First steps towards quantum refinement of protein X-ray structures
- Publication Type:
- Quantum Simulations of Materials and Biological Systems, 2012, pp. 87 - 120
- Issue Date:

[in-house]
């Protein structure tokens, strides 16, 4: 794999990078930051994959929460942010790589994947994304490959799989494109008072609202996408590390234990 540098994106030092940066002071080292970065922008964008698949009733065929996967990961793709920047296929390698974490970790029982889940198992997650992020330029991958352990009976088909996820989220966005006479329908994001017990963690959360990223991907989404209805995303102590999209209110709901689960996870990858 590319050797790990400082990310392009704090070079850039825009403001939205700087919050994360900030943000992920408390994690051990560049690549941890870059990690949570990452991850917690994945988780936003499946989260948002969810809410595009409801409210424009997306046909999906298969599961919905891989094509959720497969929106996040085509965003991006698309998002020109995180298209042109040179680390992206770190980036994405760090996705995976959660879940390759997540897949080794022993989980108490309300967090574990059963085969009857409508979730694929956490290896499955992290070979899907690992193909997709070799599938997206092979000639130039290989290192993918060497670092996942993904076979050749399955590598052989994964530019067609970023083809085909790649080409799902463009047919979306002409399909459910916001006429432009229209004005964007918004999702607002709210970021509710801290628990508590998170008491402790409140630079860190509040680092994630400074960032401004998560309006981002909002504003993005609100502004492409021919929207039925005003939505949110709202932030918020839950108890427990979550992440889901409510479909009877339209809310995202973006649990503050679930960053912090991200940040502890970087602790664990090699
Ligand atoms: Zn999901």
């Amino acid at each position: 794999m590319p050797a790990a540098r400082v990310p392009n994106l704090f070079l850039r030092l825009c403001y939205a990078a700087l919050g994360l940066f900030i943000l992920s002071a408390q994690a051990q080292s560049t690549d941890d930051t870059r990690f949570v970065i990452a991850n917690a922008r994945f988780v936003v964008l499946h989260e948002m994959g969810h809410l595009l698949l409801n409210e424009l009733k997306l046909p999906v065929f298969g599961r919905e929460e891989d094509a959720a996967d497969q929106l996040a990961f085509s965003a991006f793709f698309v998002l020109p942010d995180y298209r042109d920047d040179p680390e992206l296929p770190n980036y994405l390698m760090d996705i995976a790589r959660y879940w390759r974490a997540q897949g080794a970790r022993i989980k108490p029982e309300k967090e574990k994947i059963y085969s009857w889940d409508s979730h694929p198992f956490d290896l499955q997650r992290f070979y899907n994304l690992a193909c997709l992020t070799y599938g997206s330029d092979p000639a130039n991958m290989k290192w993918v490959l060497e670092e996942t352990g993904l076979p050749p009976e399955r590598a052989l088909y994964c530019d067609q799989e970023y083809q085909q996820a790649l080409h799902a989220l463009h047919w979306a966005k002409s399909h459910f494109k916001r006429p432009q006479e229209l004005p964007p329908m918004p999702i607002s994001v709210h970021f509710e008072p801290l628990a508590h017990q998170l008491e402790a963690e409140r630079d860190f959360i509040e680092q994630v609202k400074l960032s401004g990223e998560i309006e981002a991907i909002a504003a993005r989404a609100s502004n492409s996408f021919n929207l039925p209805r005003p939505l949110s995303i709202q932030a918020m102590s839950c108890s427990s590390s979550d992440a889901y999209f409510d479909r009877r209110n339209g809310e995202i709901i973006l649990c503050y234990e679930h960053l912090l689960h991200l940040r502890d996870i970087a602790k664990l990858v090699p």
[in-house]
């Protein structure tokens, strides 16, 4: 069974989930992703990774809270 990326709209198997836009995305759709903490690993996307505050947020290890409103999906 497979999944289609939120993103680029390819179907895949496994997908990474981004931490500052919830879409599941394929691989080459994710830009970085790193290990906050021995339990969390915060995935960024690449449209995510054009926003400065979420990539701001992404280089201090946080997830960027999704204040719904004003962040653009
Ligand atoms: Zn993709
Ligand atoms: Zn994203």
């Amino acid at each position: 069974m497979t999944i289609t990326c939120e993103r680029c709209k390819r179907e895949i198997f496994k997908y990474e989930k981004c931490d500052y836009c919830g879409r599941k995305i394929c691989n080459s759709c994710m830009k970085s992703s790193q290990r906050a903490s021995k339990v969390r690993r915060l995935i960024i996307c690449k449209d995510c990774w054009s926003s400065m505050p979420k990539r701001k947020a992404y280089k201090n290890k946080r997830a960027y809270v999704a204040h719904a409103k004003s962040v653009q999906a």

© Springer Science+Business Media Dordrecht 2012. Using standard force-fields and empirical restraints in protein refinement has proven to be a key tool in X-ray protein structure determination. However, detailed analysis of the resulting structural models sometimes reveals chemically unreasonable features, originating in many cases from the representation of multiple configurations using some averaged structure. Quantum chemical methods and computational capabilities have now come to the point at which full quantum refinement of protein structure is feasible, but only complete (meaning real ensembles of) chemical structures may be considered. Density functional theory (DFT) is currently the most popular quantum chemical approach but a large number of approximate functionals are available and most of these do not correctly describe the biologically important London dispersion effects. For small molecules it has been shown that efficient dispersion corrections can overcome this problem, without additional computational effort. We show that this is also the case using linear-scaling dispersion-corrected DFT to refine protein X-ray structures. The study considers the effect on the R factors (i.e. the agreement between modeled and observed diffraction data) when DFT is used to optimize atomic coordinates from the traditionally refined X-ray structure of triclinic hen egg white lysozyme, resolved to 0.65… This particular system was chosen as an ensemble of 8 chemically realistic structures, which are used for the representation of observed structural variability within the crystallographic unit cell and which has been recently published [Falklöf et al. in Theor. Chem. Acc. 131:1076, 2012]. Optimizing only isolated residues within the protein for which all neighboring functional groups are fully identified, we show that in many cases dispersion-corrected DFT (and also Hartree-Fock) optimization competes with conventional refinement techniques. Significant correlations are found between method quality, perceived from small-molecule studies and changes in the R factor, indicating both the high quality of the original refinement but also indicating which methods will be most useful in subsequent full-protein refinements using imbedded DFT constraints.
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